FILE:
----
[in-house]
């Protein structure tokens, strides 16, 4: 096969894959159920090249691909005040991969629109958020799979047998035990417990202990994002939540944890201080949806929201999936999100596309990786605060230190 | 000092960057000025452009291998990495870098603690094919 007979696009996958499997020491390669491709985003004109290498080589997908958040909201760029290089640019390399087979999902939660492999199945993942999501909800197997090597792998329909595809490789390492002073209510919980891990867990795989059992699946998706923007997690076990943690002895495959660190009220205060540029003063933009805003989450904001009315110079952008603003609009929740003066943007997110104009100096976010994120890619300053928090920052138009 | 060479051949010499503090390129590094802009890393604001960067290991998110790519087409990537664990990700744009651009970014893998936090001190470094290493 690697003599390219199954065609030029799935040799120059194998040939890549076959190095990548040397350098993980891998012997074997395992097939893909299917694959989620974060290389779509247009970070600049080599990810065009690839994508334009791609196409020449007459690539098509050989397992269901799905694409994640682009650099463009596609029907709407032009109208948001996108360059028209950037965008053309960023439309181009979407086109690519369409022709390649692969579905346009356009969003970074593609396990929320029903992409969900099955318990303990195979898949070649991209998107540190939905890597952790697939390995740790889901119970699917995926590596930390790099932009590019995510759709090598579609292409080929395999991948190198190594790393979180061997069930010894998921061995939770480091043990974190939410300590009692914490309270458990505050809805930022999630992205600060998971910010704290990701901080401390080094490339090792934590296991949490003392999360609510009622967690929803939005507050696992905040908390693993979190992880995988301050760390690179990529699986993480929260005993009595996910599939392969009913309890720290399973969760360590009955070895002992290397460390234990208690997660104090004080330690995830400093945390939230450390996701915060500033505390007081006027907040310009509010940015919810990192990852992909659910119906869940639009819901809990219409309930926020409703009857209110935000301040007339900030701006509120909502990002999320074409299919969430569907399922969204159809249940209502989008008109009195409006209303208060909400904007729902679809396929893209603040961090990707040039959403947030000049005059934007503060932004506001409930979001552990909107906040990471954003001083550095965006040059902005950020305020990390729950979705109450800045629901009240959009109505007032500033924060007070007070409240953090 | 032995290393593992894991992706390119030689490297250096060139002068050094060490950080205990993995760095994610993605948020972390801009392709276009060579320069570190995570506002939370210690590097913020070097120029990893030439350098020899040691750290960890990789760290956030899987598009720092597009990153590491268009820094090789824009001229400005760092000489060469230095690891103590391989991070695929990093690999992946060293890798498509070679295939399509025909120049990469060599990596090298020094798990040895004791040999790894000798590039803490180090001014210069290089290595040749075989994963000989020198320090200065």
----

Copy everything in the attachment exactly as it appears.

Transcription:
[in-house]
């Protein structure tokens, strides 16, 4: 096969894959159920090249691909005040991969629109958020799979047998035990417990202990994002939540944890201080949806929201999936999100596309990786605060230190 | 000092960057000025452009291998990495870098603690094919 007979696009996958499997020491390669491709985003004109290498080589997908958040909201760029290089640019390399087979999902939660492999199945993942999501909800197997090597792998329909595809490789390492002073209510919980891990867990795989059992699946998706923007997690076990943690002895495959660190009220205060540029003063933009805003989450904001009315110079952008603003609009929740003066943007997110104009100096976010994120890619300053928090920052138009 | 060479051949010499503090390129590094802009890393604001960067290991998110790519087409990537664990990700744009651009970014893998936090001190470094290493 690697003599390219199954065609030029799935040799120059194998040939890549076959190095990548040397350098993980891998012997074997395992097939893909299917694959989620974060290389779509247009970070600049080599990810065009690839994508334009791609196409020449007459690539098509050989397992269901799905694409994640682009650099463009596609029907709407032009109208948001996108360059028209950037965008053309960023439309181009979407086109690519369409022709390649692969579905346009356009969003970074593609396990929320029903992409969900099955318990303990195979898949070649991209998107540190939905890597952790697939390995740790889901119970699917995926590596930390790099932009590019995510759709090598579609292409080929395999991948190198190594790393979180061997069930010894998921061995939770480091043990974190939410300590009692914490309270458990505050809805930022999630992205600060998971910010704290990701901080401390080094490339090792934590296991949490003392999360609510009622967690929803939005507050696992905040908390693993979190992880995988301050760390690179990529699986993480929260005993009595996910599939392969009913309890720290399973969760360590009955070895002992290397460390234990208690997660104090004080330690995830400093945390939230450390996701915060500033505390007081006027907040310009509010940015919810990192990852992909659910119906869940639009819901809990219409309930926020409703009857209110935000301040007339900030701006509120909502990002999320074409299919969430569907399922969204159809249940209502989008008109009195409006209303208060909400904007729902679809396929893209603040961090990707040039959403947030000049005059934007503060932004506001409930979001552990909107906040990471954003001083550095965006040059902005950020305020990390729950979705109450800045629901009240959009109505007032500033924060007070007070409240953090 | 032995290393593992894991992706390119030689490297250096060139002068050094060490950080205990993995760095994610993605948020972390801009392709276009060579320069570190995570506002939370210690590097913020070097120029990893030439350098020899040691750290960890990789760290956030899987598009720092597009990153590491268009820094090789824009001229400005760092000489060469230095690891103590391989991070695929990093690999992946060293890798498509070679295939399509025909120049990469060599990596090298020094798990040895004791040999790894000798590039803490180090001014210069290089290595040749075989994963000989020198320090200065």